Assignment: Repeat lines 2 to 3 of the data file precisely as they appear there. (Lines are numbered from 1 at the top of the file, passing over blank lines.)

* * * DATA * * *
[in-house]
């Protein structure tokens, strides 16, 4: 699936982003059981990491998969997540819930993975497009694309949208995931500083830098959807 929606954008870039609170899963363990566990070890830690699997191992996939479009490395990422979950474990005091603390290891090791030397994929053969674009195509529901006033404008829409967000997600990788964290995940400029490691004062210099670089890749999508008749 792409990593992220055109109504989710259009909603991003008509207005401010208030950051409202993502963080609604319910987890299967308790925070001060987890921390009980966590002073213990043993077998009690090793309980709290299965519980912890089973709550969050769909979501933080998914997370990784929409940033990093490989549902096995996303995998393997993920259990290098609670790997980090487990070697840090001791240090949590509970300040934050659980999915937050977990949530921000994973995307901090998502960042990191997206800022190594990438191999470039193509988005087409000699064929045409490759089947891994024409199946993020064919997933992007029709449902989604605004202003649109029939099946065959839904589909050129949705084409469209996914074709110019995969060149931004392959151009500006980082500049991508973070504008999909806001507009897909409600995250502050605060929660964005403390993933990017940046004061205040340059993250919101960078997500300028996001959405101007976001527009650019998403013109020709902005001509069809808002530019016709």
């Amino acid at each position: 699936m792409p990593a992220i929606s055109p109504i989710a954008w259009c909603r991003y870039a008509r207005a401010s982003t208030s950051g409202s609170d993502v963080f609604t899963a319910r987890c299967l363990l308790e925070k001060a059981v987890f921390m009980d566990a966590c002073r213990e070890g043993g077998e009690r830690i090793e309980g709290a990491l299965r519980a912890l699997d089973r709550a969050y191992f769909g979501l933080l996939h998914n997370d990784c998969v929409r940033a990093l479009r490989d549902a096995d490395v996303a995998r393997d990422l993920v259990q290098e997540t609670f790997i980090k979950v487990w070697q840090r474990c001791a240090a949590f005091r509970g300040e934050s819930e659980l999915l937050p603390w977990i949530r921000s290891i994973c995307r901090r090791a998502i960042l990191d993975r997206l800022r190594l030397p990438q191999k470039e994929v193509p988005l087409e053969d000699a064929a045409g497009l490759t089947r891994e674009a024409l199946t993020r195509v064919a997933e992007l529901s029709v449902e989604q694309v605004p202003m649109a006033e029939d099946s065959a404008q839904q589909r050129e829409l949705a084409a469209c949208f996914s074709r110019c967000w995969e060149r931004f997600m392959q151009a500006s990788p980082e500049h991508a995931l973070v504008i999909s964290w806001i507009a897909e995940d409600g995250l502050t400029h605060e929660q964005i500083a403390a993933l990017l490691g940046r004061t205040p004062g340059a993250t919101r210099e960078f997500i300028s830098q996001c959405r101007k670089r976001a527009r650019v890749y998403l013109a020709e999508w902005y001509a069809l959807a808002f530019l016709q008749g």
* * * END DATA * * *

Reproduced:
């Protein structure tokens, strides 16, 4: 699936982003059981990491998969997540819930993975497009694309949208995931500083830098959807 929606954008870039609170899963363990566990070890830690699997191992996939479009490395990422979950474990005091603390290891090791030397994929053969674009195509529901006033404008829409967000997600990788964290995940400029490691004062210099670089890749999508008749 792409990593992220055109109504989710259009909603991003008509207005401010208030950051409202993502963080609604319910987890299967308790925070001060987890921390009980966590002073213990043993077998009690090793309980709290299965519980912890089973709550969050769909979501933080998914997370990784929409940033990093490989549902096995996303995998393997993920259990290098609670790997980090487990070697840090001791240090949590509970300040934050659980999915937050977990949530921000994973995307901090998502960042990191997206800022190594990438191999470039193509988005087409000699064929045409490759089947891994024409199946993020064919997933992007029709449902989604605004202003649109029939099946065959839904589909050129949705084409469209996914074709110019995969060149931004392959151009500006980082500049991508973070504008999909806001507009897909409600995250502050605060929660964005403390993933990017940046004061205040340059993250919101960078997500300028996001959405101007976001527009650019998403013109020709902005001509069809808002530019016709």
């Amino acid at each position: 699936m792409p990593a992220i929606s055109p109504i989710a954008w259009c909603r991003y870039a008509r207005a401010s982003t208030s950051g409202s609170d993502v963080f609604t899963a319910r987890c299967l363990l308790e925070k001060a059981v987890f921390m009980d566990a966590c002073r213990e070890g043993g077998e009690r830690i090793e309980g709290a990491l299965r519980a912890l699997d089973r709550a969050y191992f769909g979501l933080l996939h998914n997370d990784c998969v929409r940033a990093l479009r490989d549902a096995d490395v996303a995998r393997d990422l993920v259990q290098e997540t609670f790997i980090k979950v487990w070697q840090r474990c001791a240090a949590f005091r509970g300040e934050s819930e659980l999915l937050p603390w977990i949530r921000s290891i994973c995307r901090r090791a998502i960042l990191d993975r997206l800022r190594l030397p990438q191999k470039e994929v193509p988005l087409e053969d000699a064929a045409g497009l490759t089947r891994e674009a024409l199946t993020r195509v064919a997933e992007l529901s029709v449902e989604q694309v605004p202003m649109a006033e029939d099946s065959a404008q839904q589909r050129e829409l949705a084409a469209c949208f996914s074709r110019c967000w995969e060149r931004f997600m392959q151009a500006s990788p980082e500049h991508a995931l973070v504008i999909s964290w806001i507009a897909e995940d409600g995250l502050t400029h605060e929660q964005i500083a403390a993933l990017l490691g940046r004061t205040p004062g340059a993250t919101r210099e960078f997500i300028s830098q996001c959405r101007k670089r976001a527009r650019v890749y998403l013109a020709e999508w902005y001509a069809l959807a808002f530019l016709q008749g």